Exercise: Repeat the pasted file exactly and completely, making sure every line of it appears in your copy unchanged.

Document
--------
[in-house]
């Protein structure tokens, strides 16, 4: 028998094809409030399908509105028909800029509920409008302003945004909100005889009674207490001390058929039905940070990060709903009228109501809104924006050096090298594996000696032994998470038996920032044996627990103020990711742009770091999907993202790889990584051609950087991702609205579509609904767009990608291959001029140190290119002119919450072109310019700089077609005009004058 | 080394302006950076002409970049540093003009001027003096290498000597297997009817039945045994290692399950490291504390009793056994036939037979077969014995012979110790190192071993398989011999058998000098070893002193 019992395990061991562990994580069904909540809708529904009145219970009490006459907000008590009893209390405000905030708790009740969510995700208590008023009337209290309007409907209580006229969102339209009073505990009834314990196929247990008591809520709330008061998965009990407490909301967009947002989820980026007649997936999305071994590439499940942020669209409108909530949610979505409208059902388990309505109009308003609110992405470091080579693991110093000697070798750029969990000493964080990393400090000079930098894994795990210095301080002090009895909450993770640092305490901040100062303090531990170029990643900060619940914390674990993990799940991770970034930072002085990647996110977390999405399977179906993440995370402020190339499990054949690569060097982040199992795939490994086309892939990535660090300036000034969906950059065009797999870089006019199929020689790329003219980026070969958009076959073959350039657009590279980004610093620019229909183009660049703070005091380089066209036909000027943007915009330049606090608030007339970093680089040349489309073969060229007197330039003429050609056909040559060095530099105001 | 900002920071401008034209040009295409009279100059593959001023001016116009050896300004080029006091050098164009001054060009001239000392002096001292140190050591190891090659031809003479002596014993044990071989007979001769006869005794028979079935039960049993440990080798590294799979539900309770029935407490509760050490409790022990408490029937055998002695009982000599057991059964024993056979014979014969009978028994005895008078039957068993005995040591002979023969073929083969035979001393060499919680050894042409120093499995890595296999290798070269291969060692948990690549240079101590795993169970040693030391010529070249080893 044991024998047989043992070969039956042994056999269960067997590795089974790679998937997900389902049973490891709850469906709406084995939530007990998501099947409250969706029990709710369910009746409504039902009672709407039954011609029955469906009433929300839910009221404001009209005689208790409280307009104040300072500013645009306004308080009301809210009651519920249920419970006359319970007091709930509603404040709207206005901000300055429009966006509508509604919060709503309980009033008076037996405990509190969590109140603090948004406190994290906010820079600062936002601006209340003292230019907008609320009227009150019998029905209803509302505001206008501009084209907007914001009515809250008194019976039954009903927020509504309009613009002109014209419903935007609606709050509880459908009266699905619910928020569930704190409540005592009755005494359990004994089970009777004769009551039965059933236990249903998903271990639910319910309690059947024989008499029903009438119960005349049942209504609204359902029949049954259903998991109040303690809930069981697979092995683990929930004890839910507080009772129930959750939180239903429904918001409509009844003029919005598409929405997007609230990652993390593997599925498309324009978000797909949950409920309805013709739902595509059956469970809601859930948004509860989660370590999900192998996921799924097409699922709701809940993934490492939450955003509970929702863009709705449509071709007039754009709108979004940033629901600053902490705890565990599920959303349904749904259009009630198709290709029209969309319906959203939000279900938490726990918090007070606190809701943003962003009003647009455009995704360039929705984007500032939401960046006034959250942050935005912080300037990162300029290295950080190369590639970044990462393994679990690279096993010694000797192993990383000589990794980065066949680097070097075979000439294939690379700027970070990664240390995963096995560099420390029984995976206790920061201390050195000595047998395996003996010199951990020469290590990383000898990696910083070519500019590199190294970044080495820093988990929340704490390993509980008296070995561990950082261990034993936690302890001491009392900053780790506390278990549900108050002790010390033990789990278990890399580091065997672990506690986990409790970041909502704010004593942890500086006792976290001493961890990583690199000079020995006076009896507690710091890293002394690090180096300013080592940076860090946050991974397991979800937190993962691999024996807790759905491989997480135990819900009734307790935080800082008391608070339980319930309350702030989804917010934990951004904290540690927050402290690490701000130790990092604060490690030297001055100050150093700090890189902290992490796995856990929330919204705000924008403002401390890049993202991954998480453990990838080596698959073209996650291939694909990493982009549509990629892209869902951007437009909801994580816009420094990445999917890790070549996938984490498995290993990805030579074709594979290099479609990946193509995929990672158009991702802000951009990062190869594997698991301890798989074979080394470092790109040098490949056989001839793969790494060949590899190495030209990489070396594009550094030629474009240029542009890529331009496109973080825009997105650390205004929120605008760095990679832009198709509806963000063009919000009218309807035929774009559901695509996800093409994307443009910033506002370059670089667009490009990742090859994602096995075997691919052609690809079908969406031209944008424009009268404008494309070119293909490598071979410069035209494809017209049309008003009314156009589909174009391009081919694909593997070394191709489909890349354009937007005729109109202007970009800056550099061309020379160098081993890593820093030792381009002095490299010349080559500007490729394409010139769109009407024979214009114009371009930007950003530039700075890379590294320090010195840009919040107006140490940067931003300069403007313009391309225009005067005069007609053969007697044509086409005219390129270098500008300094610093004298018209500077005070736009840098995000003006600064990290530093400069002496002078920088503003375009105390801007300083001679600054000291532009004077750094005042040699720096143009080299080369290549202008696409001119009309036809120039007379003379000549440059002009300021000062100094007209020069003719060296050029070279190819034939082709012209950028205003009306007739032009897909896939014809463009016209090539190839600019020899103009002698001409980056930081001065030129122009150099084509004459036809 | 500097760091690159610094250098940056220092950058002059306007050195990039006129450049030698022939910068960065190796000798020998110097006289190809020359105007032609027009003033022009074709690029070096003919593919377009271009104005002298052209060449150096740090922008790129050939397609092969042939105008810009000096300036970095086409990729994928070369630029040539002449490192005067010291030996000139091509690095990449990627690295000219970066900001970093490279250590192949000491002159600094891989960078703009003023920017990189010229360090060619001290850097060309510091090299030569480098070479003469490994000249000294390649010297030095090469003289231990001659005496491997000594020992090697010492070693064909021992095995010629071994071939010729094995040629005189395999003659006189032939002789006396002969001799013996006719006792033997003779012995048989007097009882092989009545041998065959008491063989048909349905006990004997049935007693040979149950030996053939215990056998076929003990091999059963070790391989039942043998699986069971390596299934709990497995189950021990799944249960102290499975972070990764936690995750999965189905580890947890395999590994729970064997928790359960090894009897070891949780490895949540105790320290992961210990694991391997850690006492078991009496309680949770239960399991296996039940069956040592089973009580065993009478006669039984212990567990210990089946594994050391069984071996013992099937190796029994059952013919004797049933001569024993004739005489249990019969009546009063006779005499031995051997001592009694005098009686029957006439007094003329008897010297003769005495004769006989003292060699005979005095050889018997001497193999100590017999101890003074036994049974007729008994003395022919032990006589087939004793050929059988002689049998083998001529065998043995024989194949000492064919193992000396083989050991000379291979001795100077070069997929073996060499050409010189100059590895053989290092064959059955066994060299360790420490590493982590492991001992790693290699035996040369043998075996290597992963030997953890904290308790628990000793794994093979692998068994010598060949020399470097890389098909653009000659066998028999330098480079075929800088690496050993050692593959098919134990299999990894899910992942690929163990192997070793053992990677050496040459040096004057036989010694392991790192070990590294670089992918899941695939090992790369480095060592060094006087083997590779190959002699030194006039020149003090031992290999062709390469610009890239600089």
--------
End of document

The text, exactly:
[in-house]
């Protein structure tokens, strides 16, 4: 028998094809409030399908509105028909800029509920409008302003945004909100005889009674207490001390058929039905940070990060709903009228109501809104924006050096090298594996000696032994998470038996920032044996627990103020990711742009770091999907993202790889990584051609950087991702609205579509609904767009990608291959001029140190290119002119919450072109310019700089077609005009004058 | 080394302006950076002409970049540093003009001027003096290498000597297997009817039945045994290692399950490291504390009793056994036939037979077969014995012979110790190192071993398989011999058998000098070893002193 019992395990061991562990994580069904909540809708529904009145219970009490006459907000008590009893209390405000905030708790009740969510995700208590008023009337209290309007409907209580006229969102339209009073505990009834314990196929247990008591809520709330008061998965009990407490909301967009947002989820980026007649997936999305071994590439499940942020669209409108909530949610979505409208059902388990309505109009308003609110992405470091080579693991110093000697070798750029969990000493964080990393400090000079930098894994795990210095301080002090009895909450993770640092305490901040100062303090531990170029990643900060619940914390674990993990799940991770970034930072002085990647996110977390999405399977179906993440995370402020190339499990054949690569060097982040199992795939490994086309892939990535660090300036000034969906950059065009797999870089006019199929020689790329003219980026070969958009076959073959350039657009590279980004610093620019229909183009660049703070005091380089066209036909000027943007915009330049606090608030007339970093680089040349489309073969060229007197330039003429050609056909040559060095530099105001 | 900002920071401008034209040009295409009279100059593959001023001016116009050896300004080029006091050098164009001054060009001239000392002096001292140190050591190891090659031809003479002596014993044990071989007979001769006869005794028979079935039960049993440990080798590294799979539900309770029935407490509760050490409790022990408490029937055998002695009982000599057991059964024993056979014979014969009978028994005895008078039957068993005995040591002979023969073929083969035979001393060499919680050894042409120093499995890595296999290798070269291969060692948990690549240079101590795993169970040693030391010529070249080893 044991024998047989043992070969039956042994056999269960067997590795089974790679998937997900389902049973490891709850469906709406084995939530007990998501099947409250969706029990709710369910009746409504039902009672709407039954011609029955469906009433929300839910009221404001009209005689208790409280307009104040300072500013645009306004308080009301809210009651519920249920419970006359319970007091709930509603404040709207206005901000300055429009966006509508509604919060709503309980009033008076037996405990509190969590109140603090948004406190994290906010820079600062936002601006209340003292230019907008609320009227009150019998029905209803509302505001206008501009084209907007914001009515809250008194019976039954009903927020509504309009613009002109014209419903935007609606709050509880459908009266699905619910928020569930704190409540005592009755005494359990004994089970009777004769009551039965059933236990249903998903271990639910319910309690059947024989008499029903009438119960005349049942209504609204359902029949049954259903998991109040303690809930069981697979092995683990929930004890839910507080009772129930959750939180239903429904918001409509009844003029919005598409929405997007609230990652993390593997599925498309324009978000797909949950409920309805013709739902595509059956469970809601859930948004509860989660370590999900192998996921799924097409699922709701809940993934490492939450955003509970929702863009709705449509071709007039754009709108979004940033629901600053902490705890565990599920959303349904749904259009009630198709290709029209969309319906959203939000279900938490726990918090007070606190809701943003962003009003647009455009995704360039929705984007500032939401960046006034959250942050935005912080300037990162300029290295950080190369590639970044990462393994679990690279096993010694000797192993990383000589990794980065066949680097070097075979000439294939690379700027970070990664240390995963096995560099420390029984995976206790920061201390050195000595047998395996003996010199951990020469290590990383000898990696910083070519500019590199190294970044080495820093988990929340704490390993509980008296070995561990950082261990034993936690302890001491009392900053780790506390278990549900108050002790010390033990789990278990890399580091065997672990506690986990409790970041909502704010004593942890500086006792976290001493961890990583690199000079020995006076009896507690710091890293002394690090180096300013080592940076860090946050991974397991979800937190993962691999024996807790759905491989997480135990819900009734307790935080800082008391608070339980319930309350702030989804917010934990951004904290540690927050402290690490701000130790990092604060490690030297001055100050150093700090890189902290992490796995856990929330919204705000924008403002401390890049993202991954998480453990990838080596698959073209996650291939694909990493982009549509990629892209869902951007437009909801994580816009420094990445999917890790070549996938984490498995290993990805030579074709594979290099479609990946193509995929990672158009991702802000951009990062190869594997698991301890798989074979080394470092790109040098490949056989001839793969790494060949590899190495030209990489070396594009550094030629474009240029542009890529331009496109973080825009997105650390205004929120605008760095990679832009198709509806963000063009919000009218309807035929774009559901695509996800093409994307443009910033506002370059670089667009490009990742090859994602096995075997691919052609690809079908969406031209944008424009009268404008494309070119293909490598071979410069035209494809017209049309008003009314156009589909174009391009081919694909593997070394191709489909890349354009937007005729109109202007970009800056550099061309020379160098081993890593820093030792381009002095490299010349080559500007490729394409010139769109009407024979214009114009371009930007950003530039700075890379590294320090010195840009919040107006140490940067931003300069403007313009391309225009005067005069007609053969007697044509086409005219390129270098500008300094610093004298018209500077005070736009840098995000003006600064990290530093400069002496002078920088503003375009105390801007300083001679600054000291532009004077750094005042040699720096143009080299080369290549202008696409001119009309036809120039007379003379000549440059002009300021000062100094007209020069003719060296050029070279190819034939082709012209950028205003009306007739032009897909896939014809463009016209090539190839600019020899103009002698001409980056930081001065030129122009150099084509004459036809 | 500097760091690159610094250098940056220092950058002059306007050195990039006129450049030698022939910068960065190796000798020998110097006289190809020359105007032609027009003033022009074709690029070096003919593919377009271009104005002298052209060449150096740090922008790129050939397609092969042939105008810009000096300036970095086409990729994928070369630029040539002449490192005067010291030996000139091509690095990449990627690295000219970066900001970093490279250590192949000491002159600094891989960078703009003023920017990189010229360090060619001290850097060309510091090299030569480098070479003469490994000249000294390649010297030095090469003289231990001659005496491997000594020992090697010492070693064909021992095995010629071994071939010729094995040629005189395999003659006189032939002789006396002969001799013996006719006792033997003779012995048989007097009882092989009545041998065959008491063989048909349905006990004997049935007693040979149950030996053939215990056998076929003990091999059963070790391989039942043998699986069971390596299934709990497995189950021990799944249960102290499975972070990764936690995750999965189905580890947890395999590994729970064997928790359960090894009897070891949780490895949540105790320290992961210990694991391997850690006492078991009496309680949770239960399991296996039940069956040592089973009580065993009478006669039984212990567990210990089946594994050391069984071996013992099937190796029994059952013919004797049933001569024993004739005489249990019969009546009063006779005499031995051997001592009694005098009686029957006439007094003329008897010297003769005495004769006989003292060699005979005095050889018997001497193999100590017999101890003074036994049974007729008994003395022919032990006589087939004793050929059988002689049998083998001529065998043995024989194949000492064919193992000396083989050991000379291979001795100077070069997929073996060499050409010189100059590895053989290092064959059955066994060299360790420490590493982590492991001992790693290699035996040369043998075996290597992963030997953890904290308790628990000793794994093979692998068994010598060949020399470097890389098909653009000659066998028999330098480079075929800088690496050993050692593959098919134990299999990894899910992942690929163990192997070793053992990677050496040459040096004057036989010694392991790192070990590294670089992918899941695939090992790369480095060592060094006087083997590779190959002699030194006039020149003090031992290999062709390469610009890239600089």